‘Shazam!’ and the Importance of Understanding Your Characters
Don't Worry, This is Spoiler-Free.
At the time of writing this, I had just came home from watching the latest DC cinematic venture, Shazam! Real quick: the movie is good. Is it a game changer? No. Is it as big of a spectacle as a certain Endgame coming out later this month? Nope. Is it a good movie that you won’t regret seeing while it’s still playing in theaters? Absolutely. It’s a fun romp with heartfelt moments, goofy antics, and decent action. I recommend catching it when you get the chance, as it’s on the “better” end of the quality spectrum for DC comic movies. However, this isn’t a review of Shazam! where I gush about the things that I liked about the movie (my friends have gotten an earful already). This is a discussion on why Shazam! is the shining example of how understanding your characters can carry a comic book movie.
The things you’ve probably heard and assumed from watching the trailers are true. The movie is pretty much just Big with superpowers, and it even gives a little wink towards this during one of the first big fights with the main supervillain, Dr. Sivana. That’s not a complaint, but a compliment. The filmmakers and cast have their fun playing with the concept of what it would be like if a kid suddenly became Superman in some expected, but enjoyable ways. The comedic moments actually land, and are pretty much void of zingy quips and referential one-liners. The emotional gut punches aren’t insanely heavy or depressing, yet they make the audiences empathize with the character nonetheless— especially our main protagonist encounter with a certain character that is vital to his past. It’s a warm and lighthearted adventure (for the most part) that teaches a feel-good lesson about opening up our hearts and finding our real families. Some may say that this film is actually the most blatant example of DC trying to emulate the jokey and carefree tone of the Marvel Cinematic Universe, but I disagree. I think it’s DC and Warner Bros. finally understanding how vital it is to understand your characters.
I think it’s safe to say that we all remember the first time we saw Christopher Nolan’s The Dark Knight. It was amazingly unique; a groundbreaking film in a genre marred by over the top performances and cheesy directing choices. Heath Ledger’s performance as Joker became one of the definitive versions of the character, and the discussion about morality at the heart of the script made everyone who saw it feel like they’d just been graduated with a degree in philosophy. Several quotes taken from the movie made their way into pop culture and memes— used as both comedic jabs and deep, existential references in online debates. It’s consistently in the top five for any list ranking the best comic book movies of all time, and for good reason. There was no other comic book film like it when it first released, and Nolan made it clear that superheroes can work as dark, gritty, and grounded.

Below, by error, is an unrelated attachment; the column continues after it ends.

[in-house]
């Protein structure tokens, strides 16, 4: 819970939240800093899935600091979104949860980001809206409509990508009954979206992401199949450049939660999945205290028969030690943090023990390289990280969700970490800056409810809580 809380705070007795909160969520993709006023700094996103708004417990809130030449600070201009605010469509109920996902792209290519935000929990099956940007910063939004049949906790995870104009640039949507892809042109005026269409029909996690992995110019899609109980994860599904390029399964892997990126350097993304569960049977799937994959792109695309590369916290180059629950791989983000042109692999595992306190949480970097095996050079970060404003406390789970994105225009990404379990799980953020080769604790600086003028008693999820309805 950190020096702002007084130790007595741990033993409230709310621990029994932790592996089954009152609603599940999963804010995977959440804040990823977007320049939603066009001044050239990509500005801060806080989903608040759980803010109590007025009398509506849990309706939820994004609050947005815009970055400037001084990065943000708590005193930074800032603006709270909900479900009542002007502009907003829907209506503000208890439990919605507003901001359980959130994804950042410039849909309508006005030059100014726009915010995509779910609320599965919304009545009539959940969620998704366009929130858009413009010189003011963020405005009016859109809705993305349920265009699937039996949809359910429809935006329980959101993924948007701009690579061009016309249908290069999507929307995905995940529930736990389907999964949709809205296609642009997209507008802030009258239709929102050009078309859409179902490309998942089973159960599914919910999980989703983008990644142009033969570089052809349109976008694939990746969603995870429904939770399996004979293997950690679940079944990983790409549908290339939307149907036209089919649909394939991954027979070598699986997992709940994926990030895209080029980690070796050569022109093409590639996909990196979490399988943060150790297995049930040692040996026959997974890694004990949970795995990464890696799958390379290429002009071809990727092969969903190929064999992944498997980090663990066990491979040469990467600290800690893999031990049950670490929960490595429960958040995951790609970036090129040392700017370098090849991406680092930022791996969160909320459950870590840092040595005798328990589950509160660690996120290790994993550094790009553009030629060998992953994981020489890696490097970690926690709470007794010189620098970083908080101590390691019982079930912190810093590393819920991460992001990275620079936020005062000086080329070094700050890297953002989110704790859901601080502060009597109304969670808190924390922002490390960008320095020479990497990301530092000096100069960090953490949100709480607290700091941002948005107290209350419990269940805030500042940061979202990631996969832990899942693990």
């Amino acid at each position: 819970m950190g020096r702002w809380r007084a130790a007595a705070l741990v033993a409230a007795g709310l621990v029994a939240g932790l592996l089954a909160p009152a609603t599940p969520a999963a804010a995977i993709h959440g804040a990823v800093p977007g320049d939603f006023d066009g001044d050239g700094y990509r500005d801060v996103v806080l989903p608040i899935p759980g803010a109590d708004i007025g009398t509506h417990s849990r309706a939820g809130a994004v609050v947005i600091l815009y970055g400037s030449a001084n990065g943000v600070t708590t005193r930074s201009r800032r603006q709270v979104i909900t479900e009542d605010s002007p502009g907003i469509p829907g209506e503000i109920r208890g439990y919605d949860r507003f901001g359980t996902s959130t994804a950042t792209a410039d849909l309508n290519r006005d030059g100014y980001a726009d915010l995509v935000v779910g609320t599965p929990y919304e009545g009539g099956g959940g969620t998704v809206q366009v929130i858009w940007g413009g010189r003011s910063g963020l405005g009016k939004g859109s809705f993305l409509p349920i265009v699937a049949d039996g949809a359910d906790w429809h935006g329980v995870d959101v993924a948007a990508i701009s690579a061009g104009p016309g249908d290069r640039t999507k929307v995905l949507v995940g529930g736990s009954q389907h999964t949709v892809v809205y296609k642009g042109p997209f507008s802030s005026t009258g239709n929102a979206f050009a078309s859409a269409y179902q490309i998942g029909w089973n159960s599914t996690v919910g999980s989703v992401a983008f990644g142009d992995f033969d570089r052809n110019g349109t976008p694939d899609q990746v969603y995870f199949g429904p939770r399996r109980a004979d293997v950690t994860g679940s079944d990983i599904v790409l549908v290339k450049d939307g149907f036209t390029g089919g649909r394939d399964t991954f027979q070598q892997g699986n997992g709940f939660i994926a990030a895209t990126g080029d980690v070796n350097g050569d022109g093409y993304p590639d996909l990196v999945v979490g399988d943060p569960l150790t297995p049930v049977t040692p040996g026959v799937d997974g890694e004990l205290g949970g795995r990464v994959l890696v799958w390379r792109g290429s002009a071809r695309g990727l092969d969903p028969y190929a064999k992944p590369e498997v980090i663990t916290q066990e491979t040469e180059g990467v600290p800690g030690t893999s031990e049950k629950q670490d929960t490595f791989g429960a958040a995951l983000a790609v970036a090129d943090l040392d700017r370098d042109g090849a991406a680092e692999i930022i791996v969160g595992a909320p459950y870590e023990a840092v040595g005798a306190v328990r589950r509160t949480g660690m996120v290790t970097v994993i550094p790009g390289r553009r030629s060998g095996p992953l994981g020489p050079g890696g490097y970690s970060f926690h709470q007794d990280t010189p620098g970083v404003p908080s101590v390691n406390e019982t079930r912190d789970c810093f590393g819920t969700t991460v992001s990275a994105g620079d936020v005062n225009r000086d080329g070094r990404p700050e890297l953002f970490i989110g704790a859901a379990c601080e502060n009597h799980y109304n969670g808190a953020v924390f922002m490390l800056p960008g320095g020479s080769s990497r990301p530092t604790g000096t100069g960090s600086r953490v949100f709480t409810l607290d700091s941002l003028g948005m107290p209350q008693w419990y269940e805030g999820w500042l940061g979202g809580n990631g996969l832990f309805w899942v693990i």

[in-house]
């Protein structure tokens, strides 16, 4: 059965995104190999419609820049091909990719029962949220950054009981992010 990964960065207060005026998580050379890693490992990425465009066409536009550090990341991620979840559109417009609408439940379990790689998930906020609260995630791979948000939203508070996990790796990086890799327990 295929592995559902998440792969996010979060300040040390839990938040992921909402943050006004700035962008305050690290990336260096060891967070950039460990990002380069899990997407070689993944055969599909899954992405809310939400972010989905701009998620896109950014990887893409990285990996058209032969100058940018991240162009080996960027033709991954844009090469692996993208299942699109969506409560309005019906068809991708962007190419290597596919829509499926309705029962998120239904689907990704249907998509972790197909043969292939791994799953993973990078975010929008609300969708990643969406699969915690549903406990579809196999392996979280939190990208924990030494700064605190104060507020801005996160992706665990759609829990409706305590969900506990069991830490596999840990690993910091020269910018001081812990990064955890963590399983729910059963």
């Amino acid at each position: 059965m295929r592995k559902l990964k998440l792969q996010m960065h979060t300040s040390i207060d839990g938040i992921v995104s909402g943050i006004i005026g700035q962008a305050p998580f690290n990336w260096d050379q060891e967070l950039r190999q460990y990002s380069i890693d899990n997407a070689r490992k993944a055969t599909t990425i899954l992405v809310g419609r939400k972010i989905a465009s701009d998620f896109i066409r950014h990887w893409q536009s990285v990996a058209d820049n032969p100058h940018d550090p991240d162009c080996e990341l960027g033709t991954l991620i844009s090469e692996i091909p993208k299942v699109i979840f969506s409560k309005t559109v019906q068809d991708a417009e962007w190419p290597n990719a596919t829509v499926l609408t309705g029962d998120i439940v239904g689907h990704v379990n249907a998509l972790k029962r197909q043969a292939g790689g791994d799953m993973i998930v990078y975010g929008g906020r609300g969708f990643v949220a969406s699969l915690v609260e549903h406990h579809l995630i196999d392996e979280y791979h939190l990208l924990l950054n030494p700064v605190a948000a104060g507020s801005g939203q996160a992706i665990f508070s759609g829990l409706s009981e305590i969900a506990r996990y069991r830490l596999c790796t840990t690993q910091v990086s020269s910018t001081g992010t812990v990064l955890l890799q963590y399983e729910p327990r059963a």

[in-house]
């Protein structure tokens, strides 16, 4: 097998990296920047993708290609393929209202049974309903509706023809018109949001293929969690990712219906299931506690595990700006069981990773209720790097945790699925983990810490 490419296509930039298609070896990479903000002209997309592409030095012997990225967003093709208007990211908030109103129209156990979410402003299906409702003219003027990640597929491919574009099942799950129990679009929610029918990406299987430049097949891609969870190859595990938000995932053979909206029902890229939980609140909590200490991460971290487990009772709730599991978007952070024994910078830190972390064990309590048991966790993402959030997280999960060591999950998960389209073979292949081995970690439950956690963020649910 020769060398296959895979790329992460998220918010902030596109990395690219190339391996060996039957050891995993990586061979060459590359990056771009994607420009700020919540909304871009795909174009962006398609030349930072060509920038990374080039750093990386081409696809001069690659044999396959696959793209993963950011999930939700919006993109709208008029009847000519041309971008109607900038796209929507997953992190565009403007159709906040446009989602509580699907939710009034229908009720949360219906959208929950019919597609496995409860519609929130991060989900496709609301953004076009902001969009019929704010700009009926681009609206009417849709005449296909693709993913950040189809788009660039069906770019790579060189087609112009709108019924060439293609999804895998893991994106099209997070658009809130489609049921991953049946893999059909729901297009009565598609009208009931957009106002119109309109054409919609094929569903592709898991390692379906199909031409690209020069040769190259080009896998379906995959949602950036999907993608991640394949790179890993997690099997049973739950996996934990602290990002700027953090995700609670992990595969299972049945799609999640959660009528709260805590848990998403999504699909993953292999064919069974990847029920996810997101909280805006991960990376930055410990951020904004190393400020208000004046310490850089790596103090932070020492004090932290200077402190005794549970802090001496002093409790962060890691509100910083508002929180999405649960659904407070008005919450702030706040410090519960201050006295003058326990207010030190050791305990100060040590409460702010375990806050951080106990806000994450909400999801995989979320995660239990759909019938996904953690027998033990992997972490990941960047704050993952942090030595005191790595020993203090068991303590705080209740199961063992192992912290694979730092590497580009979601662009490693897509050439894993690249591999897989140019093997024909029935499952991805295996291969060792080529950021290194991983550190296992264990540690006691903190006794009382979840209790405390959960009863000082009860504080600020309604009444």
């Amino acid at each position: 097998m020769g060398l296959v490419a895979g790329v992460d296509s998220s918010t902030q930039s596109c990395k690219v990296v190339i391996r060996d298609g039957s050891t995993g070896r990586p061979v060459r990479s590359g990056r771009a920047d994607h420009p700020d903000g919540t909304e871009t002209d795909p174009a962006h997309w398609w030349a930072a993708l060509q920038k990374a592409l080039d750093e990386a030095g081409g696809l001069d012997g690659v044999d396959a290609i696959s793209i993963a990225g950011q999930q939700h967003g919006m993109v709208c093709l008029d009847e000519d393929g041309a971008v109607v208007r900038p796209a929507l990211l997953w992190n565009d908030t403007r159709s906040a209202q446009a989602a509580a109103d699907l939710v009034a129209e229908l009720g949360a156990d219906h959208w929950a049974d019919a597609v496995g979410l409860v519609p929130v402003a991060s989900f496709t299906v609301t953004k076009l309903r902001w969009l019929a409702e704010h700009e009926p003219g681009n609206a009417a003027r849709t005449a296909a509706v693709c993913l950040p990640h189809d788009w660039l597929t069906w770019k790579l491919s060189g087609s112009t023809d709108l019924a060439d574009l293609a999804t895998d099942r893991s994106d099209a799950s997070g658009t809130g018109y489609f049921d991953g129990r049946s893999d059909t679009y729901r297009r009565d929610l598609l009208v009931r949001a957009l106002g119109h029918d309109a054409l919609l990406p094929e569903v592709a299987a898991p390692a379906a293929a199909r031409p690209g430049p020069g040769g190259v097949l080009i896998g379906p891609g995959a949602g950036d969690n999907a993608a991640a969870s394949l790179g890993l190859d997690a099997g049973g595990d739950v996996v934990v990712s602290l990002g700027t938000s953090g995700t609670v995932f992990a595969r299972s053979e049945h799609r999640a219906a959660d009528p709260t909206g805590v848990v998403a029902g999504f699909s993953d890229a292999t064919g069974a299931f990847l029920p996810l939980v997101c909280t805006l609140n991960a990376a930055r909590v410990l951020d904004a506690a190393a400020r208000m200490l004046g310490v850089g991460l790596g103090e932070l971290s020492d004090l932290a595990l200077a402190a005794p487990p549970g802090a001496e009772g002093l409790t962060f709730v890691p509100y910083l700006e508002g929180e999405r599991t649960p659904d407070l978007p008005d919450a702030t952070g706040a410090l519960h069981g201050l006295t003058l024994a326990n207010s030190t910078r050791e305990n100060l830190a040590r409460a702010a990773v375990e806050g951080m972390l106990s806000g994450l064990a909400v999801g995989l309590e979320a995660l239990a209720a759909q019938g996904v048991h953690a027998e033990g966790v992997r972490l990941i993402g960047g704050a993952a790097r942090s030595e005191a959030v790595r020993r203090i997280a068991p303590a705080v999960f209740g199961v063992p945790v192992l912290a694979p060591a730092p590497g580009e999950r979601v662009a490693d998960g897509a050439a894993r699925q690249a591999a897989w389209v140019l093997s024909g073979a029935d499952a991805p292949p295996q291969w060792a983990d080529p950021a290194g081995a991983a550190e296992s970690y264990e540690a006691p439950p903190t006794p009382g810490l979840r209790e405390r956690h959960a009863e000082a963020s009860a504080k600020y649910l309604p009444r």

However, here’s the thing: Nolan understood that using that kind of tone and setting with Batman, a character whose origin is founded in grief and loss, and whose mission is centered around vengeance, made sense. Nolan took an already dark character and paired them with a dark tone. Zack Snyder and DC didn’t understand that using that same kind of tone and setting with Superman, a character whose symbolic meaning radiates hope and represents the best parts of humanity. You can’t take an inherently loving character, like Superman, and stick him in a two and a half hour long destruction porno that ends with him snapping his first supervillain’s neck in half. You especially can’t stick him in a sequel starring a new Batman that featured way too much religious iconography and biblical allegories that played up the two’s hatred and paranoia for each other, only for them to become best friends after they find out their moms share the same last name. The lesson here is: they tried to emulate Nolan without really taking the time to find out why Nolan succeeded. Remember that because I’m going somewhere with this, and I’m going to quiz you later.